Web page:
Friday, 28 December 2012

Summer Harvest: a perfect culinary oil-rounder!

As a farmer’s daughter and former active member of a local Young Farmers’ Club (more moons ago than I care to remember...), I am acutely aware of the way in which farming businesses have had to diversify to survive over the past couple of decades. My own LittleBruv  launched a horse feed business (much to the delight of his many equine customers) while another nearby farming business opted to focus on human provender, more specifically a range of locally produced cooking oils. Having written a feature about this enterprising Scottish farming company, Summer Harvest Oils, for an agricultural magazine a few years ago, I had already been introduced to their gorgeous golden rapeseed oil, so I was more than a little chuffed when a complimentary bottle landed on my kitchen table in perfect time for Christmas.

A perfect oil-rounder in the kitchen
For those of you not acquainted (or “acquent”, as Robbie Burns would have said) with oilseed rape, it’s that ubiquitous crop that turns much of the countryside a radiant shade of sunshine yellow in the spring and early summer each year. When the seeds ripen they are harvested, before being cold-pressed to extract their precious oil content. The oil is then filtered and bottled ready for use in commercial kitchens and homes throughout the UK. Rapeseed oil has numerous nutritional benefits over other oils.  For a start, it has only 6% saturated fats.  Secondly, it contains no trans fats and, thirdly, it boasts a high level of Omega 3 plus naturally occurring vitamin E.

Rapeseed oil’s light, fresh taste makes it perfect for dressings and marinades, while its unusually high flash point (230°C) means it’s ideal for roasting veggies and doing stir-fries.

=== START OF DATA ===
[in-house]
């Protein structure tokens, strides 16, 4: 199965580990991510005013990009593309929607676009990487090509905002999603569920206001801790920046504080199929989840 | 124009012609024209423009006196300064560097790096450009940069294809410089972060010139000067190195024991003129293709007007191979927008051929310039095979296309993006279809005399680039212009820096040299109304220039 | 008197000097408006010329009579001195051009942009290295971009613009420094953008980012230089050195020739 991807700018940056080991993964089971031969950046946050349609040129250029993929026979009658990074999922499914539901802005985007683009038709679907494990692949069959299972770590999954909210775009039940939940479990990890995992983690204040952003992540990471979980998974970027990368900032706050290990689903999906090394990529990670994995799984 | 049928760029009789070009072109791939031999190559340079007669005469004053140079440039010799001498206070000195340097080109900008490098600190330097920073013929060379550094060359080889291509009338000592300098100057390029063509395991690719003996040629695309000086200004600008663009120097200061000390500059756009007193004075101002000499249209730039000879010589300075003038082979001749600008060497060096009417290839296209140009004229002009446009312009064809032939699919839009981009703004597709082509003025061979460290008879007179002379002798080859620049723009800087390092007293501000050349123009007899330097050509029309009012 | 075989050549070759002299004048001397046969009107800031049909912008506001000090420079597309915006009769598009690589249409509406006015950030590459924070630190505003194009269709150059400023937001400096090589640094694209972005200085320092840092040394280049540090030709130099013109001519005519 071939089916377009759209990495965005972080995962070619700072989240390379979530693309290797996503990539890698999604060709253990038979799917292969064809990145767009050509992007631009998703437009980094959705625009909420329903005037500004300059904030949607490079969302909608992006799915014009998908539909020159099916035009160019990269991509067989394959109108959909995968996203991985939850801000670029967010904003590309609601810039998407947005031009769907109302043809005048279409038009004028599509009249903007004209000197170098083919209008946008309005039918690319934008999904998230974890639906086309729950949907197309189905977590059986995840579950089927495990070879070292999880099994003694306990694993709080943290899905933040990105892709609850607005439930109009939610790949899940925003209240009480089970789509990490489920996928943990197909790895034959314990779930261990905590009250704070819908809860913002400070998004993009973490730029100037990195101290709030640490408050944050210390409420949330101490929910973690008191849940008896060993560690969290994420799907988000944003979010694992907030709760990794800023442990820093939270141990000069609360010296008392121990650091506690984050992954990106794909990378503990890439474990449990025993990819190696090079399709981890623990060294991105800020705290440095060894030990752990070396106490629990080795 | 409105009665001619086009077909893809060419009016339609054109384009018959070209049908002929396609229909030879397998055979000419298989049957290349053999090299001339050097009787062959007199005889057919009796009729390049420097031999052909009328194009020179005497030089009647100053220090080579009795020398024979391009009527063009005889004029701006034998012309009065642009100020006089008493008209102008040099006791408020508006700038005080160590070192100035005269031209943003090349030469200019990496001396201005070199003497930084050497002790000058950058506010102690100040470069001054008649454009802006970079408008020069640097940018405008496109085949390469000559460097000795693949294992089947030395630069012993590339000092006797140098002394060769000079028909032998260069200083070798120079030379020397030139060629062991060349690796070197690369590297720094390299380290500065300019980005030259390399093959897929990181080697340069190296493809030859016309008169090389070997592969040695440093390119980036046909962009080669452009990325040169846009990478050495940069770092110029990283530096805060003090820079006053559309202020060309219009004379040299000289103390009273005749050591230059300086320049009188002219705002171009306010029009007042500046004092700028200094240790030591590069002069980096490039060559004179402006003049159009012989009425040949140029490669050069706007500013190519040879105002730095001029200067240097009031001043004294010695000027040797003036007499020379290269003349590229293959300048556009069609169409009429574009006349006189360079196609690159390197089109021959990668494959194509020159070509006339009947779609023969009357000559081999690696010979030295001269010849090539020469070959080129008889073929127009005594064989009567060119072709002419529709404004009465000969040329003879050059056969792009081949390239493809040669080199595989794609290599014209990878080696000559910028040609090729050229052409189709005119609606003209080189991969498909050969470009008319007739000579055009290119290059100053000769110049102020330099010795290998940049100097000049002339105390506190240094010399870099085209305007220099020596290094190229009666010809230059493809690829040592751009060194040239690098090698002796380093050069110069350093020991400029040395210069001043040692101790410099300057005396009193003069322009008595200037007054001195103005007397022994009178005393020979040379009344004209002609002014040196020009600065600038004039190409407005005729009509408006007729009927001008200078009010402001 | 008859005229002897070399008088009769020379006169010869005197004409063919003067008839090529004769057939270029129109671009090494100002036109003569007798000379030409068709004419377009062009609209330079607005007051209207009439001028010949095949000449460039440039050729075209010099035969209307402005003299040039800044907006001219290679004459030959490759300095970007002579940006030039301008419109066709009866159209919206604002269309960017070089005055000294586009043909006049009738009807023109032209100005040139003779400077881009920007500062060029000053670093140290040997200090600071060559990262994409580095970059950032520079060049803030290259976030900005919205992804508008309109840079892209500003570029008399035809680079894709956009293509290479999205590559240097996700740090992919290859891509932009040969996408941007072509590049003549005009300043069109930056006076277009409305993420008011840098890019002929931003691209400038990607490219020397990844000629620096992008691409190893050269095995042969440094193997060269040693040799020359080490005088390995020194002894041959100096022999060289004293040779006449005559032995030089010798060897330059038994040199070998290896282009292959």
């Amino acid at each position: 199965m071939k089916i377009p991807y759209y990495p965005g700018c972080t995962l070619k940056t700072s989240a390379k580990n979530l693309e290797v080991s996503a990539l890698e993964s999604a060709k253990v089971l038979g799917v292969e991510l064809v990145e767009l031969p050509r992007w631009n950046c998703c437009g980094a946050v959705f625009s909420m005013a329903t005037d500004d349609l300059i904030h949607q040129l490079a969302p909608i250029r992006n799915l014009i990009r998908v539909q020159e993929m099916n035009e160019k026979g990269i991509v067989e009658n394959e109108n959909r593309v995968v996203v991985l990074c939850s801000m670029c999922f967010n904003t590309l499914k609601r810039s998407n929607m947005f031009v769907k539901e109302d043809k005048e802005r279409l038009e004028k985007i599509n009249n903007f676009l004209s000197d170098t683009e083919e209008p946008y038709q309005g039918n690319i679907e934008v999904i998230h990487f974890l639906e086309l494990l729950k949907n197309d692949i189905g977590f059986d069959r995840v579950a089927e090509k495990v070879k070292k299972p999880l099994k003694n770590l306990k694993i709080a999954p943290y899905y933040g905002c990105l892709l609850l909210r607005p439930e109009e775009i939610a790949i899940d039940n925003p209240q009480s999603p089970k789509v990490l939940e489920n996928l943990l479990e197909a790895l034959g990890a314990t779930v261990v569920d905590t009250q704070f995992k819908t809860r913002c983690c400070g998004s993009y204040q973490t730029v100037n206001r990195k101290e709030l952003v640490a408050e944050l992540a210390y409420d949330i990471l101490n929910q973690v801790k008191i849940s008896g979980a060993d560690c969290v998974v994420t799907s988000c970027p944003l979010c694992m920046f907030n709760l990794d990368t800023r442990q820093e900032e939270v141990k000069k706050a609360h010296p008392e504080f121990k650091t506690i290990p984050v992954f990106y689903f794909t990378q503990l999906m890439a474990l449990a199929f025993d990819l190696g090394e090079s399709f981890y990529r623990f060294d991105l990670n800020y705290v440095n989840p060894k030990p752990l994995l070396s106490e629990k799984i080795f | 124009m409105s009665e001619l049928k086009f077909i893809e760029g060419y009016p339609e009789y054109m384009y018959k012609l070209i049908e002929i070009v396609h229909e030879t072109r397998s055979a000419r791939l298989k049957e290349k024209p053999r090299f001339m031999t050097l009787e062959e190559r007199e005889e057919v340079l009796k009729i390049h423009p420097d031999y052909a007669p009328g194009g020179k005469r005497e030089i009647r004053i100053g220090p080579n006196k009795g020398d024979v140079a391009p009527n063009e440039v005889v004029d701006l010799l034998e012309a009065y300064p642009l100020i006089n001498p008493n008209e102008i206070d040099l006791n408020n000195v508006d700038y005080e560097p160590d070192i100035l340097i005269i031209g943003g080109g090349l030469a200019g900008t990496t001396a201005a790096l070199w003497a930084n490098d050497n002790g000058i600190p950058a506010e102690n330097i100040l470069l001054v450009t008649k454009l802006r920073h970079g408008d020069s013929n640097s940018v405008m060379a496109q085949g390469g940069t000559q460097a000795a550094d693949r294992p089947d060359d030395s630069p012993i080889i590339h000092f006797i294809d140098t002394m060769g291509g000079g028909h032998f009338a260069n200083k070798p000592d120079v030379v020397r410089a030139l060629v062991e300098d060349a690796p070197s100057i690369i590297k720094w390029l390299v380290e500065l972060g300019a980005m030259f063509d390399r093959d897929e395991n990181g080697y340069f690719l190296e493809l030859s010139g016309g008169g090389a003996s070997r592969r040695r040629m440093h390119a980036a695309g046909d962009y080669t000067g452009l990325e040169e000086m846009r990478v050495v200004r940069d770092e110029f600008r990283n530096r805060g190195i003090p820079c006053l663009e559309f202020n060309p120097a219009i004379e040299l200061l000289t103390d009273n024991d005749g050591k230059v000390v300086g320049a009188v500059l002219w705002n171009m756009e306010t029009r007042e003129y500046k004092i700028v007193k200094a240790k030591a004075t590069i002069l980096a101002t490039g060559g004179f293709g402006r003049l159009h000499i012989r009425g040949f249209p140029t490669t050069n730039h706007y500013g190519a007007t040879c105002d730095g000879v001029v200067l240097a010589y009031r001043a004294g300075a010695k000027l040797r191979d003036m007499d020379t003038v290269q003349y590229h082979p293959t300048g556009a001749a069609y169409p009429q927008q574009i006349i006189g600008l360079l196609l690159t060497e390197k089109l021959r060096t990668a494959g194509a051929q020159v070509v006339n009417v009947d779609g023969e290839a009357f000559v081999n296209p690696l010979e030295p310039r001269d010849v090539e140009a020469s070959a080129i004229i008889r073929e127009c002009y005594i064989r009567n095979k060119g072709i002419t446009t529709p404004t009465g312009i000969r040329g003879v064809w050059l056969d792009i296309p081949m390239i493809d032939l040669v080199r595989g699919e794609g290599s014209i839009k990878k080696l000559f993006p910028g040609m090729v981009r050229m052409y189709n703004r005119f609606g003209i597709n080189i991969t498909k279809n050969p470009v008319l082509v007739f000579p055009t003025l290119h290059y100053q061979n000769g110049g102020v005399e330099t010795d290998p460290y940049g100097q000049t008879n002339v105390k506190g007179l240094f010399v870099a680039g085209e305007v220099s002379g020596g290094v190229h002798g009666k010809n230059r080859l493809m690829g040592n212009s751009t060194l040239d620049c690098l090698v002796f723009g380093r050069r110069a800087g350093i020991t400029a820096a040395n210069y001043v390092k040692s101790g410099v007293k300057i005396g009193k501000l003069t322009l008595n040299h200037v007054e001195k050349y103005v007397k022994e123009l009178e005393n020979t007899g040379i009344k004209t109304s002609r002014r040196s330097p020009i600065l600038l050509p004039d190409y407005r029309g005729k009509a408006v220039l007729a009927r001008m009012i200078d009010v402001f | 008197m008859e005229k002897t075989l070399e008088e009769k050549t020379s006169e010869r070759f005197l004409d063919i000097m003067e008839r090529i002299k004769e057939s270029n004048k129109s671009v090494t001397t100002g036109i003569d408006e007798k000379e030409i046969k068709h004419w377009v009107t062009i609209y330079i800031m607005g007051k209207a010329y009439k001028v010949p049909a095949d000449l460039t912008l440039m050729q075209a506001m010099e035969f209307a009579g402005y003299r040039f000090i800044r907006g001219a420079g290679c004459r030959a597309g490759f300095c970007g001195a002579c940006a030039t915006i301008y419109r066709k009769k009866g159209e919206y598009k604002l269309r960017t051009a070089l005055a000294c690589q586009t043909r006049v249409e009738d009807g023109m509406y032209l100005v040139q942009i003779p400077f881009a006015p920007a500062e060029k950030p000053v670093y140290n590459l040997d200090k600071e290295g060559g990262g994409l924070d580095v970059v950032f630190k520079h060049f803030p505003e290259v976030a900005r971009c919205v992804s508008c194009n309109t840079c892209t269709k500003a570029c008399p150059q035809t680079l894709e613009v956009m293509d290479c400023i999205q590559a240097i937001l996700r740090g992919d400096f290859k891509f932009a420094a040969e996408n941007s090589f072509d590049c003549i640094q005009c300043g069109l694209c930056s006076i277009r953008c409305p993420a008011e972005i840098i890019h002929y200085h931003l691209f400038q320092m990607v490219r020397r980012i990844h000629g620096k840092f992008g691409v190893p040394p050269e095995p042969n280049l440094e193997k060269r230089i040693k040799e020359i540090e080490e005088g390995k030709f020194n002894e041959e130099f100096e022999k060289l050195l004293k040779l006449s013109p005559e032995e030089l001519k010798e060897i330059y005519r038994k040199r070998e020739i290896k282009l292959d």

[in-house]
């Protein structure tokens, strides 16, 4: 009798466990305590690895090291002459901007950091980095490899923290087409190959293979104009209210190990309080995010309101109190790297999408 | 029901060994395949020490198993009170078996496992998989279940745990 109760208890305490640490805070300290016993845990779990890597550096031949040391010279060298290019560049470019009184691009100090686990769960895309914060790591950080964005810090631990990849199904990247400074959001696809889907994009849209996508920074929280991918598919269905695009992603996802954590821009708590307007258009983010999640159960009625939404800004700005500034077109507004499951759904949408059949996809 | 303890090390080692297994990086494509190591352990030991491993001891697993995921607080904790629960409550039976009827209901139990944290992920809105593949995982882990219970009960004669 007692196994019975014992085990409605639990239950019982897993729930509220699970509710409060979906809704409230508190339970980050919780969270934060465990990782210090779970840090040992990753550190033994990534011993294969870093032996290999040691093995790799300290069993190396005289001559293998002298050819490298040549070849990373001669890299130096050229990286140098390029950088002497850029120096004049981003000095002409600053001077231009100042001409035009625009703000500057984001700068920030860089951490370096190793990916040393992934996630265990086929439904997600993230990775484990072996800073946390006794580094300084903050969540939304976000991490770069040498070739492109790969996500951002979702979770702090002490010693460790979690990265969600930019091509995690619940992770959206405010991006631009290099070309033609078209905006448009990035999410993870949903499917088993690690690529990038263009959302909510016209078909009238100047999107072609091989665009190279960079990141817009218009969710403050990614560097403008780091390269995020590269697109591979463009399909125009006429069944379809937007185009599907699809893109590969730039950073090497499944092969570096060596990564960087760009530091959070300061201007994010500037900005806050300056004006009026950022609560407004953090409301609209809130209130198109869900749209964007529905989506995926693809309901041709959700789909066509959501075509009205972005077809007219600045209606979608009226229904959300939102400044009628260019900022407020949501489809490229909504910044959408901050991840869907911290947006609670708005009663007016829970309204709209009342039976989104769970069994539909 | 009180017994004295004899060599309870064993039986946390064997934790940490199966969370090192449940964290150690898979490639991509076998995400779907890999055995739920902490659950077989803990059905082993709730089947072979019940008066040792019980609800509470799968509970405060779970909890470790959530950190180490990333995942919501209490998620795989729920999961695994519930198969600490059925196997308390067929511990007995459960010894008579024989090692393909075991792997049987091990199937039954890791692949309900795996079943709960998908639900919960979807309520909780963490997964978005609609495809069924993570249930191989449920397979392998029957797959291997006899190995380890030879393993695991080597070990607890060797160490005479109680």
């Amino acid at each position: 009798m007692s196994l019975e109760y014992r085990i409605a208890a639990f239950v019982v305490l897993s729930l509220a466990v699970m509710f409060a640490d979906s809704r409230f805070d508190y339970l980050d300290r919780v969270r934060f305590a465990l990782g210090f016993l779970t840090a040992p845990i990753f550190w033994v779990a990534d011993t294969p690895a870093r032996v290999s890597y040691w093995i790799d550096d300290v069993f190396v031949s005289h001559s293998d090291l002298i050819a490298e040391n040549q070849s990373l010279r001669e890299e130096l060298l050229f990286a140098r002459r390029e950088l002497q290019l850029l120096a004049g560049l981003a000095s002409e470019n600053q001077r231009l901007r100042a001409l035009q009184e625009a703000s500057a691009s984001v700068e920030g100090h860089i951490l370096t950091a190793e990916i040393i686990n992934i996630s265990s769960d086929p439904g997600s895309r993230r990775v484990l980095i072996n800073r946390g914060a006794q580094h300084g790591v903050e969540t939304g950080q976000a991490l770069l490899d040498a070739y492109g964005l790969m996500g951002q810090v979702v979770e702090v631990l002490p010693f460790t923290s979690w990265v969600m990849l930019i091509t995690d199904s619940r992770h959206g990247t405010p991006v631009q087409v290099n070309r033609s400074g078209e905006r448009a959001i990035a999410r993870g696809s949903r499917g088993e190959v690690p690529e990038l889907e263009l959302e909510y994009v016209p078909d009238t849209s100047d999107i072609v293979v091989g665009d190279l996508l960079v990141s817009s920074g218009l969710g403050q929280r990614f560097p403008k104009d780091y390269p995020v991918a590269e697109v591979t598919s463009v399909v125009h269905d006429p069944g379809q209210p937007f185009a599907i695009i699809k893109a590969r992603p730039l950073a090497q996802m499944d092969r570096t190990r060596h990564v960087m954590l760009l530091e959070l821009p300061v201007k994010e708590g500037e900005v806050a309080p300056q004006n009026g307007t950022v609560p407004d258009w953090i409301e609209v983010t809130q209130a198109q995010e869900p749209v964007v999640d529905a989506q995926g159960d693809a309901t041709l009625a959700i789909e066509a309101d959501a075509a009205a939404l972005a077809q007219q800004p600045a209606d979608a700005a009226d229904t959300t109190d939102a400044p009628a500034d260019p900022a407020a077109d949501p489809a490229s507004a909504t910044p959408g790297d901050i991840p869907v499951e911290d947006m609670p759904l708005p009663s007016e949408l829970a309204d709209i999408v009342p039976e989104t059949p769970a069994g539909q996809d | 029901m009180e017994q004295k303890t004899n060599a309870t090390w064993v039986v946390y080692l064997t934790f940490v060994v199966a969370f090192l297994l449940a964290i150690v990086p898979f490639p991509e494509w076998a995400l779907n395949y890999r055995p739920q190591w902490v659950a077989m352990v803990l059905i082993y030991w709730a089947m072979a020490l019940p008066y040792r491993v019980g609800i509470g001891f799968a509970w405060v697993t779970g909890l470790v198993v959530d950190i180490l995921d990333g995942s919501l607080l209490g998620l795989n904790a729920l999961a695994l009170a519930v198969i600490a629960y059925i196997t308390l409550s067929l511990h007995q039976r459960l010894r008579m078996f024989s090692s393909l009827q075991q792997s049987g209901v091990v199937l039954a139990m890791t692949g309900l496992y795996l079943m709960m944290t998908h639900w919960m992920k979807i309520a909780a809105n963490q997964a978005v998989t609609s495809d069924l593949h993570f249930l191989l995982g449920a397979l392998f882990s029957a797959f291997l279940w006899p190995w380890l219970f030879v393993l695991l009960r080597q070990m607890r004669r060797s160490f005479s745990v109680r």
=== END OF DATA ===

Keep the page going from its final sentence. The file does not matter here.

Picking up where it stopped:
Already ‘my precious’ bottle of Summer Harvest oil has seen active service on several occasions. Take Christmas morning, when we drizzled (as per the turkey driving cooking manual) the oil over the underside of the ‘burrrd’ before it was encased in tinfoil and squashed rather unceremoniously into our undersized oven. I am pleased to report that, contrary to the fears expressed in my previous blog post, the promisingly titled Terror of Being a Turkey Virgin, our festive fowl actually turned out all right; in fact, miraculously, it was cooked to perfection – not too dry and decidedly delicious. 

Fuelled with unaccustomed culinary zeal in the wake of my turkey triumph, on Boxing Day I grabbed the bottle (of oil!) again and used it for roasting a selection of veggies to accompany leftover turkey meat.

Crisp and golden
As Daughter No2 would put it, this operation was “simples”.   We peeled a melange of Osprey potatoes, sweet potatoes and parsnips (the latter harvested from the garden less than an hour before by HunterGatherer), chopped them into uniform-ish chunks, and parboiled them for a few minutes, just to start them softening.  Then we drained the chunks, patted them dry and popped them on to a baking tray which had been preheated in the oven with a few tablespoons of rapeseed oil. We gave them a quick shoogle (technical Scottish term for “a good shake”) in the sizzling oil, wafted some ground seasalt and pepper over the top and then popped them in the oven at 200°C for half an hour or so until they were crispy and golden. Re-sult!